All types of plankton belong at the bottom of the food web, meaning they have many predators. The primary predators of phytoplankton are zooplankton, which solely rely on phytoplankton for energy and nutrients. There are also some small fish and corals that directly eat phytoplankton.
Zooplankton is, in turn, consumed by small fish, which are then consumed by larger fish. This essentially makes plankton the foundation of the entire food web. Even large animals, like sharks and whales, directly consume plankton.
In fact, the largest mammals in the world -the blue whales- have a diet that primarily consists of zooplankton. This enormous whale can consume up to 4 tons of plankton per day. Some phytoplankton then eat its feces since it is rich in nutrients, thus completing a small food cycle.
Zooplankton are also the primary food source for baby fish. Once fish larvae start to feed externally, their initial food source is different kinds of zooplankton. Thus, the population and distribution of zooplankton in an area can be a significant factor in the fish population.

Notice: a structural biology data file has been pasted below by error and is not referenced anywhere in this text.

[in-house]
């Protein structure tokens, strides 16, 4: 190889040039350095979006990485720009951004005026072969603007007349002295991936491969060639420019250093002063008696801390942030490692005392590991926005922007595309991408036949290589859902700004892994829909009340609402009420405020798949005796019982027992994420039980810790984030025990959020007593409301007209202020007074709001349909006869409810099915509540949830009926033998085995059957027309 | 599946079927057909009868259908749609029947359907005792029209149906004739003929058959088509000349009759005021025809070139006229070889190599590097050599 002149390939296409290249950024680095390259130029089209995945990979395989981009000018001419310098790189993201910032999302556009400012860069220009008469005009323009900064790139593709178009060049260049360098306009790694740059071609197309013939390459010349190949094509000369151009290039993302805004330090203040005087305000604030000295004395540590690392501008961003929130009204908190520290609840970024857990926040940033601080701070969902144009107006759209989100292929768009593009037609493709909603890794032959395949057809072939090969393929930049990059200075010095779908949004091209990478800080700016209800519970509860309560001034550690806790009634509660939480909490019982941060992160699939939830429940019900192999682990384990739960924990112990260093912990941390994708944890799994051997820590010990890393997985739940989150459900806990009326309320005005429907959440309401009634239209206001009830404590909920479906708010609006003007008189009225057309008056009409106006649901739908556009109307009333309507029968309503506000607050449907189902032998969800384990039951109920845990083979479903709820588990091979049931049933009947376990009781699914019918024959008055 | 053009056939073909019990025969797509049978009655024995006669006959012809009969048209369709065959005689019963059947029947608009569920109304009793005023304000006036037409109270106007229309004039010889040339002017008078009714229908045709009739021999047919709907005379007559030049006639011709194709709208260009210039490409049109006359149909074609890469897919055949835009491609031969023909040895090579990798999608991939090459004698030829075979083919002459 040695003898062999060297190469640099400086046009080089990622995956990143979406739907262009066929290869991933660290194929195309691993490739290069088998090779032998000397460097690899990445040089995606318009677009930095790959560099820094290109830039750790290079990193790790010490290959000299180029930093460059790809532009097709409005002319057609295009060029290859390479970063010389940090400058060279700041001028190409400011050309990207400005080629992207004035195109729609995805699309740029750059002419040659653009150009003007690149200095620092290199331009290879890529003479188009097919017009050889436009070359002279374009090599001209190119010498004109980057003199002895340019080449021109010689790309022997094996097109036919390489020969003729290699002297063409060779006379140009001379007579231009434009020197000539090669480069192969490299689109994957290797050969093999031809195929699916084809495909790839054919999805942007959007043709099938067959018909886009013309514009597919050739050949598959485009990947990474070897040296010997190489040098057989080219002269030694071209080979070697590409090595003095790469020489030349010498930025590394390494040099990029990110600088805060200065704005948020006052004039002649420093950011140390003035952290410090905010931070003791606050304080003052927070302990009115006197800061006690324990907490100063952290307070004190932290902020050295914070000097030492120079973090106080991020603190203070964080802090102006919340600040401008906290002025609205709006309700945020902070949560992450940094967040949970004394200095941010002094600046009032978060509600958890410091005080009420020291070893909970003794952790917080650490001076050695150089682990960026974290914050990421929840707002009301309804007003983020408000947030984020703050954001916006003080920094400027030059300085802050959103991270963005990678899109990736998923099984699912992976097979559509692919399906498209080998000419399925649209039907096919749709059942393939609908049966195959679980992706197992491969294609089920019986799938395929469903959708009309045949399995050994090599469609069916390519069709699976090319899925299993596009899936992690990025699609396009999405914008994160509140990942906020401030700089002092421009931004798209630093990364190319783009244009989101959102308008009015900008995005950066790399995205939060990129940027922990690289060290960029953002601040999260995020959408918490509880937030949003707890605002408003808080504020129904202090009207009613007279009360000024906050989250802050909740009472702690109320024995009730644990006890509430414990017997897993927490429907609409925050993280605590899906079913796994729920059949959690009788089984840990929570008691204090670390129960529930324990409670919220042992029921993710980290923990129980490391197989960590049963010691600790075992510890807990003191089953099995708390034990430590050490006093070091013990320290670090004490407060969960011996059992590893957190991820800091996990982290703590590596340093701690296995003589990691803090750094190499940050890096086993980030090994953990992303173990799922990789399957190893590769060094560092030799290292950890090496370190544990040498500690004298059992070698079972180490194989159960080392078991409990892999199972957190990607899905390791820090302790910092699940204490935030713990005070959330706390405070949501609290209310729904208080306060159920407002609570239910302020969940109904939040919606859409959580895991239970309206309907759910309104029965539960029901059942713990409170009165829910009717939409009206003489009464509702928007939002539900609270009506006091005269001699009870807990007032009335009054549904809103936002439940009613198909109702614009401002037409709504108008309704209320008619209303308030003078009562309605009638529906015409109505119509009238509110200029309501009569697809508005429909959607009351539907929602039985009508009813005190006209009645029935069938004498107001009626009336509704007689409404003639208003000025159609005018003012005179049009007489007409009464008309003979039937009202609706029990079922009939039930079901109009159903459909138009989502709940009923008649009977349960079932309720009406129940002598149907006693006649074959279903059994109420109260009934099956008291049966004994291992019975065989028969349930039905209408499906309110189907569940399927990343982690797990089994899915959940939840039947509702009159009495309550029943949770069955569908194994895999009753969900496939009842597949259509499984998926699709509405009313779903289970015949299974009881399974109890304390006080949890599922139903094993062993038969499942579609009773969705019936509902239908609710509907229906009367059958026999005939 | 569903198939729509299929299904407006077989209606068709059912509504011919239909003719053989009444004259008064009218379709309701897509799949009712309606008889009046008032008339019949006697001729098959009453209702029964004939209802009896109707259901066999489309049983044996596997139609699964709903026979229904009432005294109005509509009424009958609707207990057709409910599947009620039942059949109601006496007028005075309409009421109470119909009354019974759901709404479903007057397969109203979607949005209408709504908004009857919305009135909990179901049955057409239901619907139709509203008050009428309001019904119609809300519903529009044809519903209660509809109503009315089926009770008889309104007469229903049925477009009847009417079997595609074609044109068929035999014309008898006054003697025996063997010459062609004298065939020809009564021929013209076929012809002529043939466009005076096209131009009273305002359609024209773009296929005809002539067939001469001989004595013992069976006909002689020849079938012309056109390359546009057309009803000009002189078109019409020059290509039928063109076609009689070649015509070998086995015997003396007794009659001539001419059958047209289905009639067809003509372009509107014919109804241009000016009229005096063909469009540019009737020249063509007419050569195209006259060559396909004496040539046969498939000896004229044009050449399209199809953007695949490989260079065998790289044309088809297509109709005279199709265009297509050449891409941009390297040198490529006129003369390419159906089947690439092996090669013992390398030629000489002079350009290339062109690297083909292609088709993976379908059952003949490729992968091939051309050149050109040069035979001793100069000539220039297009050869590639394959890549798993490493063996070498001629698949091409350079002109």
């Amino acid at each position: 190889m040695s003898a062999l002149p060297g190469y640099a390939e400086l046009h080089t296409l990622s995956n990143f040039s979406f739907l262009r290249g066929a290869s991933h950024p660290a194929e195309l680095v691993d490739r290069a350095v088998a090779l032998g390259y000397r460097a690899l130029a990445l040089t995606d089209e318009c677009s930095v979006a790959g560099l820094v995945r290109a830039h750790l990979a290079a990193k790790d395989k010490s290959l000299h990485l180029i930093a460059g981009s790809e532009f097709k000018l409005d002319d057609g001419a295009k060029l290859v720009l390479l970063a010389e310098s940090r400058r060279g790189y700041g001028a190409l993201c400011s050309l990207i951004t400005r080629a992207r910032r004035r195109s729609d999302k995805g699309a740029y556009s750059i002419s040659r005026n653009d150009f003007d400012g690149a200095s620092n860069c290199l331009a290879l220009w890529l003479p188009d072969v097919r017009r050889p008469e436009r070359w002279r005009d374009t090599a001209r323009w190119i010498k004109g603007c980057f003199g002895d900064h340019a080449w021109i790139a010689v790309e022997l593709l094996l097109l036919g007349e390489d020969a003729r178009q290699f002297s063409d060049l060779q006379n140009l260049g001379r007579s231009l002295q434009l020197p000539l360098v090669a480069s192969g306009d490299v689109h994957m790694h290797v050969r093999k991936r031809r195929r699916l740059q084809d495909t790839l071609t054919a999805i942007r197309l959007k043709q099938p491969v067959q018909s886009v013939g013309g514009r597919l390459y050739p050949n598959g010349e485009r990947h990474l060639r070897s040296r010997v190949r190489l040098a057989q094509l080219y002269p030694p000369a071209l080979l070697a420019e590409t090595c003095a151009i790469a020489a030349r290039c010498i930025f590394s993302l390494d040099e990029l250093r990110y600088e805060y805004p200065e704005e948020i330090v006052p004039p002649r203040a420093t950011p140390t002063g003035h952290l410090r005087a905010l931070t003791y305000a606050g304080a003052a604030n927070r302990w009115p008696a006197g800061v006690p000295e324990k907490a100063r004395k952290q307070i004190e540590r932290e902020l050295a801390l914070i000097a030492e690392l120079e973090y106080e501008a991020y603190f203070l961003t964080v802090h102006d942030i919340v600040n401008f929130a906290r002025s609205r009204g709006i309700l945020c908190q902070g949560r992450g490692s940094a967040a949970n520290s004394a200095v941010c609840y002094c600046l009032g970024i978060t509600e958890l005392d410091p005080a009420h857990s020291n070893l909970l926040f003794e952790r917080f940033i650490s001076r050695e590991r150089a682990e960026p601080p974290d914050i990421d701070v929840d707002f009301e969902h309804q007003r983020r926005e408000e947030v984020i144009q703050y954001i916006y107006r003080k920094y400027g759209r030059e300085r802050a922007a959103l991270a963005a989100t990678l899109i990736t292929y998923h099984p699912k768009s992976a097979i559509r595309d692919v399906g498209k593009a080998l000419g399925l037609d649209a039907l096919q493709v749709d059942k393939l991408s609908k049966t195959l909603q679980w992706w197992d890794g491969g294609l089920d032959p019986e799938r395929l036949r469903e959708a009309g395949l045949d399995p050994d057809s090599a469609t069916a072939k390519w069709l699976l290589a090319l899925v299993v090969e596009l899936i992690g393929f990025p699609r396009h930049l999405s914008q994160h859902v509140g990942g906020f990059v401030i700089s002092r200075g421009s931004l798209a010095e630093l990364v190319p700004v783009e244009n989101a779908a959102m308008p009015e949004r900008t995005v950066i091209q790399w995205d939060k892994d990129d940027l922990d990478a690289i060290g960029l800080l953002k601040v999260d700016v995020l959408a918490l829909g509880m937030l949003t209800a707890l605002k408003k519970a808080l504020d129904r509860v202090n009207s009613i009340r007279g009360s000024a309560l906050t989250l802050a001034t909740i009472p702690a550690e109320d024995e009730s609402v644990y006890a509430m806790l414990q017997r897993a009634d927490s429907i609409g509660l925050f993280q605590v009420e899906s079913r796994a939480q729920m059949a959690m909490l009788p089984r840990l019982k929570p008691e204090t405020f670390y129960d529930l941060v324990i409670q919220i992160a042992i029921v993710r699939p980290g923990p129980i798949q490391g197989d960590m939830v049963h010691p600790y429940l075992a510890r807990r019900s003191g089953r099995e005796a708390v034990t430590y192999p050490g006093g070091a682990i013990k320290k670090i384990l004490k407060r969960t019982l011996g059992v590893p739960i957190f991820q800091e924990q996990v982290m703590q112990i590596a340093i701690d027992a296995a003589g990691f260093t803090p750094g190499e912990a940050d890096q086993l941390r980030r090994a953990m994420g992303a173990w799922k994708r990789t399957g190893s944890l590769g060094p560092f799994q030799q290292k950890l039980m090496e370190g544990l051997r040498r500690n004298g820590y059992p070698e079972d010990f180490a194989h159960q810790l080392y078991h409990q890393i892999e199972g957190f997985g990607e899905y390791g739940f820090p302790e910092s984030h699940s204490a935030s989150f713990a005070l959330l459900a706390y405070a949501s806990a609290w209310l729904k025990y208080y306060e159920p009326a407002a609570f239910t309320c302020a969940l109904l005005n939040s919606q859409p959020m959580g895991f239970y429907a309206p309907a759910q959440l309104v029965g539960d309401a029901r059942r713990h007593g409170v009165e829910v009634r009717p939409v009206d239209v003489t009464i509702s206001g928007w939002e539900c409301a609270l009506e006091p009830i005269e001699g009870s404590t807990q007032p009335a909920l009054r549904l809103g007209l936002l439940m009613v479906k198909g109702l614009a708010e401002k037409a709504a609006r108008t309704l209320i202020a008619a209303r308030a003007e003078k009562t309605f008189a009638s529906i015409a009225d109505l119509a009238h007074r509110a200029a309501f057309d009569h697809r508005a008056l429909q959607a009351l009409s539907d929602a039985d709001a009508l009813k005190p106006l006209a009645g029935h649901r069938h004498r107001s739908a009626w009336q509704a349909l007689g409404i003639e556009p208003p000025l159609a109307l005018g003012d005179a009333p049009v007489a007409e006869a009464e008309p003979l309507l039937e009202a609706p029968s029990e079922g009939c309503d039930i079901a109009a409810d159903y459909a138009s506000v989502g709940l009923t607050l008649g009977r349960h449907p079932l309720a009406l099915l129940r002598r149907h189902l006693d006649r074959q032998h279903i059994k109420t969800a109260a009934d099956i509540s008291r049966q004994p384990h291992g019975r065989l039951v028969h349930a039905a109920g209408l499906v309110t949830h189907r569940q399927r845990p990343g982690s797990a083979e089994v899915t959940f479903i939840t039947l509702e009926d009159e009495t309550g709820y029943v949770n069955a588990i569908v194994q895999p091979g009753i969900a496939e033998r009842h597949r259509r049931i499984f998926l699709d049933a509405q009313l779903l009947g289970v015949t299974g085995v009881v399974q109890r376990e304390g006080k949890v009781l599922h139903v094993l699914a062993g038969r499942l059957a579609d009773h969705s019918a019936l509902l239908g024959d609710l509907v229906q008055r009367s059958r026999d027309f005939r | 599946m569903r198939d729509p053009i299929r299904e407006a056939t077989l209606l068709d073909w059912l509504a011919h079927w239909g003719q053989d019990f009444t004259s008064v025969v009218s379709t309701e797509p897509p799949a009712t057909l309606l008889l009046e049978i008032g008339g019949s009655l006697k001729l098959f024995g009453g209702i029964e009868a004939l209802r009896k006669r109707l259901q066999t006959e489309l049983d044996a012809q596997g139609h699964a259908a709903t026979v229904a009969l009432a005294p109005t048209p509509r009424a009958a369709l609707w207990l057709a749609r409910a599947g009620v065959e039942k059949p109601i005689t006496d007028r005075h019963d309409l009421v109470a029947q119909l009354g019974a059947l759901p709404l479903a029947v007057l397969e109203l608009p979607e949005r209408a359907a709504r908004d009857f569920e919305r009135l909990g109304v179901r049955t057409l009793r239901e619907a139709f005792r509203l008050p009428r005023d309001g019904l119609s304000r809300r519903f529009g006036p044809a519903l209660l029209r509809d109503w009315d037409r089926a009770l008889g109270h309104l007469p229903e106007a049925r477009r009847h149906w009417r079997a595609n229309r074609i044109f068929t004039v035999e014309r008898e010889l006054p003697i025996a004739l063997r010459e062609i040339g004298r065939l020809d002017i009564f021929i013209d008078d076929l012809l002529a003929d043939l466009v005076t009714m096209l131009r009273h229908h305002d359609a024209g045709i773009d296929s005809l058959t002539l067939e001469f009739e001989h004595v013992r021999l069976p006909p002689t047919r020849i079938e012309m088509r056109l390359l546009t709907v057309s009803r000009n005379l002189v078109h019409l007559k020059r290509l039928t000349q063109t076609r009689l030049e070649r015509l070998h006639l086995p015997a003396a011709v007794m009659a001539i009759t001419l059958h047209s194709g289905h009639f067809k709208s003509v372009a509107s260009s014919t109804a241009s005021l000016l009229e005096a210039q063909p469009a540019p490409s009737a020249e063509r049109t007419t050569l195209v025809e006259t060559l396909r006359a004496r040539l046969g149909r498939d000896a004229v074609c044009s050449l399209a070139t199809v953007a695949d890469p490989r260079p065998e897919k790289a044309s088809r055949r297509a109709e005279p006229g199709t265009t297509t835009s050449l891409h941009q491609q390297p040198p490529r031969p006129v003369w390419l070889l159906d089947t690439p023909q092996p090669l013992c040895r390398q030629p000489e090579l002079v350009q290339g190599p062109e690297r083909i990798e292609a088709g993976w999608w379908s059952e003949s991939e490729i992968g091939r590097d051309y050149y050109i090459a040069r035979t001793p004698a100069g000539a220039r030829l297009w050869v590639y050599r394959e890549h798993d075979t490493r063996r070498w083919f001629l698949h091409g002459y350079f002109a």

In areas with an abundance of zooplankton, fish larvae will thrive, increasing the total fish population. In other areas where there’s a shortage of zooplankton due to natural or human factors, fish larvae won’t survive, and the breeding process of fish will be unsuccessful.
What Is Plankton Used For?
Plankton are the foundation of many ecosystems and essential to several processes.
The importance of planktons to the environment is immeasurable. As mentioned above, phytoplankton produce oxygen through photosynthesis, similar to trees and other plants.
Since there’s such an enormous amount of plankton in the world, the oxygen they produce is significant. In fact, about 70% of the oxygen in the atmosphere is produced by ocean phytoplankton.
The huge amounts of plankton in all bodies of water can also be utilized to identify or predict environmental changes. Since plankton are simple organisms, they are significantly affected by changes in their environment.
Even the slightest alteration in the water or the atmosphere can induce a physiological reaction from plankton. They can either increase their numbers rapidly or show a certain change in their chemistry. These alterations can be an indicator for scientists that there’s a change in the climate, water, or environment.